The Right Way To Bring Correction
Once, a young man approached me at my resource table after a meeting. He smiled as he came up to me and said, “Like you, I’m called to speak prophetically, bringing correction to the church.”
Something about the way he said this made me feel uncomfortable. I sensed he wanted to tell people off more than he had genuine concern for their welfare. So I asked him, “Do you want to know the secret to speaking prophetically?” He lit up, anticipating a tip for successful ministry.
“The entire time you bring a corrective or challenging word,” I said, “you must absolutely love the people you are addressing.”
The young man looked at me with a stunned expression. After a few moments he responded, “I think God has some work to do in me.” I was proud of him for admitting it.
As a minister, I have wrestled with the need to share confronting messages. It’s easy to fall into one of two extremes: speaking truth harshly or avoiding confrontation out of a desire to stay positive.
I love people dearly, I love the church, and I love God’s leaders. When I find myself needing to speak correctively, my heart aches because I want to encourage and affirm. But on the other hand, I know that true love doesn’t flatter. It’s truthful. It speaks what is needed to bring health to the hearers.
Perhaps you too struggle to know when and how to address something with someone God has placed in your life. It may be within a church or organization you lead or among your family and friends—whatever the setting, raising a sensitive concern is hard. Here’s what Paul has to say about it:
…We will speak the truth in love, growing in every way more and more like Christ, who is the head of his body, the church.
Ephesians 4:15 NLT
Speaking the truth in love causes the hearers to grow and mature in Christ. That’s well worth the discomfort of having a hard conversation. But please do notice the words “in love.” The Bible doesn’t tell us to speak truth in anger or self-righteousness—only in love.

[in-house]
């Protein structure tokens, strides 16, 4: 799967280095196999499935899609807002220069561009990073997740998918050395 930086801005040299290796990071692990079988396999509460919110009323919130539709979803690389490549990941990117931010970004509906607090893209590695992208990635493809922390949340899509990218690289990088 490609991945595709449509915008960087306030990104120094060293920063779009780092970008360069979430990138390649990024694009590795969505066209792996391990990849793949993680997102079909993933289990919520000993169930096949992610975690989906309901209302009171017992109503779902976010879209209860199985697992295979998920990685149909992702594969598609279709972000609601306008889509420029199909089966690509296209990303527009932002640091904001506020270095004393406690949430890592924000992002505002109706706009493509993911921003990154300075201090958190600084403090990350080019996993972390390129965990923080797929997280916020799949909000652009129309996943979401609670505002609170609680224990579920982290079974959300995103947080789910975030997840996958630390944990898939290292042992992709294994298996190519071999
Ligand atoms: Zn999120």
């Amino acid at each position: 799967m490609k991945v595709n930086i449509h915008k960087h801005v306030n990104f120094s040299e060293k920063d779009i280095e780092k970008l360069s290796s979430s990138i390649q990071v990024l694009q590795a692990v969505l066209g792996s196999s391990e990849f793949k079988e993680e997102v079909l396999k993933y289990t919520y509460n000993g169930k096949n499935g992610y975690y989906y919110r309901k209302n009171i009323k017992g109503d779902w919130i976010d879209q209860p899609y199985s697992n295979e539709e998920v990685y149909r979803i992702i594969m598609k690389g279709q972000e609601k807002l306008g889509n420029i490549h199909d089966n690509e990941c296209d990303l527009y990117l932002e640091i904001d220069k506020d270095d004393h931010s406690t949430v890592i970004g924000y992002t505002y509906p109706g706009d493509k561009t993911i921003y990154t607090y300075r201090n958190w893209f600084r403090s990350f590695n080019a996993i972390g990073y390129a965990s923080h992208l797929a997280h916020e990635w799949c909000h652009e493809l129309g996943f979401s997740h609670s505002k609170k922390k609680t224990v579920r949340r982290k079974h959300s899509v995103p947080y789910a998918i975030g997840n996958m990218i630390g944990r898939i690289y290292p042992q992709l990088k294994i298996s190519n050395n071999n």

When we bring correction in a mean-spirited way, we demonstrate a lack of compassion for those we address. That’s so tragic and costly. All of us must be motivated, moved, and even consumed with love when we speak into someone’s life, or we should not speak at all.
As God’s children, let’s never speak with an attitude that “I told you so” or “I know more than you” or “I’m better than you.” Instead, let’s communicate truth fervently, wanting the best for those around us.
This week, I encourage you to meditate on Paul’s instruction to the Philippians:
…Be humble, thinking of others as better than yourselves. Don’t look out only for your own interests, but take an interest in others, too.
Philippians 2:3–4 NLT
Ask God to help you walk with this spirit in every sphere of your life. When you learn to carry truth with a humble attitude of love, you’ll become an influence who helps others grow in the likeness of Jesus.
If you want to dig deeper into this topic, check out my book Good or God?: Why Good Without God Isn’t Enough.
Written by John Bevere. Visit John’s blog at http://messengerinternational.org/blog.
Follow John Bevere on Twitter @JohnBevere